I do not know much about software for predictive analytics, but could offer just a twocents bit on some of the more general issues raised in your message:
Probabilities based on actuarial data in general, although often used to predict individual outcomes, are best understood in frequentist terms, i.e. as predicated on populations, rather than individuals. In other terms, when the outcome of a prediction is, say, a 0.6 probability of survival for 5 years after a heart attack, this simply means that 6 out of every 10 patients with such and such characteristics are predicted to survive for 5 years; the fate of any individual patient with such characteristics, say Mr John Smith, is radically indeterminate: he could die tomorrow or live for another 40 years; any individual outcome for Mr Smith is compatible with the prediction of a 0.6 probability of surviving 5 years, which refers to the entire group that includes Mr Smith and other similar patients, but not to any individual in particular.
Regarding variance explained, the matter is likewise. A particular model explains, say, 60% of the squared differences between individuals in a particular variable; the other 40% of variability is due to other factors alien to the model. The prediction produced by the model, explaining such proportion of total variance with a sample of given size, will have a confidence interval, which means that on average, say, 95% of individual cases will fall within the confidence interval (which in that case will be +/ 2 standard errors around the predicted value, the SE being a function of variance and sample size). A particular individual (our Mr Smith again) could possibly be inside or outside the confidence interval: nothing hinders him from being miles away from the predictive curve. If the model prediction for patients like Mr Smith is a life expectancy of 8 years, Mr Smith himself may ultimately survive for another 40 years, or just for a few hours: both are compatible with the
prediction. But if you have 1000 guys like Mr Smith, and your study is good, you may bet that about 95% of them will live for 8 years +/ 2 standard errors.
Now, all this is true of classical parametric analyses such as linear regression and related procedures. Predictive analytics use often nonparametric techniques like Cox survival models. Being non parametric, these procedures do not assume normally distributed errors, like linear regression does. However, some approximate measures of fit and statistical significance do exist even for those procedures, and stats software packages usually provide them. One key point to remember is that complex models with many predictors require large samples to do a proper job with small margins of error. This is doubly true for non parametric models, because their margins of error are unknown and probably larger. Many empirical studies of that kind are based on small samples, and therefore the results can easily contradict those of other similar studies, just by sample fluke.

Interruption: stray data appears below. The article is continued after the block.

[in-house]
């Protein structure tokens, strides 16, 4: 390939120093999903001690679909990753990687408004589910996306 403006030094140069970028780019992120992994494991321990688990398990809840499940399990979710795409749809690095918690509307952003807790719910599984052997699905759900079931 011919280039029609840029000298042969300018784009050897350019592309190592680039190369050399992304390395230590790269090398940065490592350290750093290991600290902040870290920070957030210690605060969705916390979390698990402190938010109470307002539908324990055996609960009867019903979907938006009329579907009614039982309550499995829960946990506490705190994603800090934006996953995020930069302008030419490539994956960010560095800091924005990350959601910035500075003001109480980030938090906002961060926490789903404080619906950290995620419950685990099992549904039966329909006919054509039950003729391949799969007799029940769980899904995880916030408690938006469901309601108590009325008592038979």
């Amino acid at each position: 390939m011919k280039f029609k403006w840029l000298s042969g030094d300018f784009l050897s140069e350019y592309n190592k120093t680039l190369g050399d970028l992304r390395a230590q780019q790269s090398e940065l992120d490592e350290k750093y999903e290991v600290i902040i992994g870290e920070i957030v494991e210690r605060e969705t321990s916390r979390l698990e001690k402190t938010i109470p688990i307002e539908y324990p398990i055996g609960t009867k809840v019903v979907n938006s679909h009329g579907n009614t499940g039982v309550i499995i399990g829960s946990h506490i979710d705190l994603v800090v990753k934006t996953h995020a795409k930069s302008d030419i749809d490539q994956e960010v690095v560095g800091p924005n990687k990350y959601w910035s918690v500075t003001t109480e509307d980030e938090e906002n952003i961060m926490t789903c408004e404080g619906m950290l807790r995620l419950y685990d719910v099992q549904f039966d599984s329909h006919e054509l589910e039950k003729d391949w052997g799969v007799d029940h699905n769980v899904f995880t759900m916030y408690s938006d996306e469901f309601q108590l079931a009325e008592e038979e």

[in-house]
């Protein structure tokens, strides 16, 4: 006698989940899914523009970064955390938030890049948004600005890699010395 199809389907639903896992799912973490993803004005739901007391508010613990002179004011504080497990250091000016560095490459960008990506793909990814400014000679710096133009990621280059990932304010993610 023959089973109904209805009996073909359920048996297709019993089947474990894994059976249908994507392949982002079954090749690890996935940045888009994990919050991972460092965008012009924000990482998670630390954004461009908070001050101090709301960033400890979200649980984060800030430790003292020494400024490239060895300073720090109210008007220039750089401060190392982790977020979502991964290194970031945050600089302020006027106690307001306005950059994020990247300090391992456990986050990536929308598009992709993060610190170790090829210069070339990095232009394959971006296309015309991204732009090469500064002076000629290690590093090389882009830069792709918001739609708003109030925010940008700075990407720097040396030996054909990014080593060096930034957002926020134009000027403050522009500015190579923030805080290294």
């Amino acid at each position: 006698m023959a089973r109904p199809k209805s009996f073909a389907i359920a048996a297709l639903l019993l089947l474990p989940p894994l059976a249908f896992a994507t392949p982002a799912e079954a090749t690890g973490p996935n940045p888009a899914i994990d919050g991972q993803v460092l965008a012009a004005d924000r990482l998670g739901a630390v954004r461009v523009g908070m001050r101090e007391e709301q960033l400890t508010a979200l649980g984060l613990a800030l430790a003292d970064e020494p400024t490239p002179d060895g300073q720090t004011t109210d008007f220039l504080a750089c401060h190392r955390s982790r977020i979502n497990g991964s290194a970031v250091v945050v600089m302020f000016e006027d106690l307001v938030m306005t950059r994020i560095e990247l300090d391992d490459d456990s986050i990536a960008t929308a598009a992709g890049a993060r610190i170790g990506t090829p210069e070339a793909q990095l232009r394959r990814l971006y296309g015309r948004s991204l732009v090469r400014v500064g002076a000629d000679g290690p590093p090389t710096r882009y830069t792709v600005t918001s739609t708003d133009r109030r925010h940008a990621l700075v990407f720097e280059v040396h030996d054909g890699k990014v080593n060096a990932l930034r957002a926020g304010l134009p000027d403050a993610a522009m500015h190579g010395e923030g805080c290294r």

A final word: predictive models do not try to EXPLAIN behavior, but to PREDICT it. There is a huge difference.
Hector
Original Message
From: SPSSX(r) Discussion [mailto:SPSSXL@LISTSERV.UGA.EDU] On Behalf Of Pirritano, Matthew
Sent: 22 September 2008 17:28
To: SPSSXL@LISTSERV.UGA.EDU
Subject: Opinions about validity of Predictive Analytics programs?
Hello spssers,
I know that SPSS has a predictive analytics module. I've also been
exposed to predictive analytic programs that make use of actuarial data
to predict risk in healthcare settings. What do statisticians think of
these models? Let me explain my own motivation for asking the question.
As an experimental psychologist I have seen a lot of research that tries
to explain human behavior. This research is often held up as exemplary
if it can explain 40 or 60 percent of the variance in that behavior. I
think 60 percent in many areas is probably all but unheard of. Now how
do these predictive analytic techniques describe the degree of explained
variance? I asked someone who works for a statistical package software
company and they told me that there was nothing akin to r squared in
these packages. Not to mention the fact that the back end (actual
calculations) of these techniques is not realistically understandable to
99% of the individuals that use them. So somehow statisticians have
developed these incredibly accurate ways of predicting future behaviors,
while the field of psychology plows on unawares of these successes?
Seems unlikely.
To me it just seems like software companies are playing into the myth
that statistics can magically tell you what you want to increase your
profits. They present 'testimonials', the last refuge of a scoundrel, to
support their claims. Is this not a case of absolute power leading to
absolute corruption?
All joking aside, does anyone have an opinion about this? As a lowly
peon I'm not sure if my opinion is valid or if I'm missing something
basic.
Thanks
Matt
Matthew Pirritano, Ph.D.
Research Analyst IV
Orange County Health Care Agency
(714) 8346011
=====================
To manage your subscription to SPSSXL, send a message to
LISTSERV@LISTSERV.UGA.EDU (not to SPSSXL), with no body text except the
command. To leave the list, send the command
SIGNOFF SPSSXL
For a list of commands to manage subscriptions, send the command
INFO REFCARD
=====================
To manage your subscription to SPSSXL, send a message to
LISTSERV@LISTSERV.UGA.EDU (not to SPSSXL), with no body text except the
command. To leave the list, send the command
SIGNOFF SPSSXL
For a list of commands to manage subscriptions, send the command
INFO REFCARD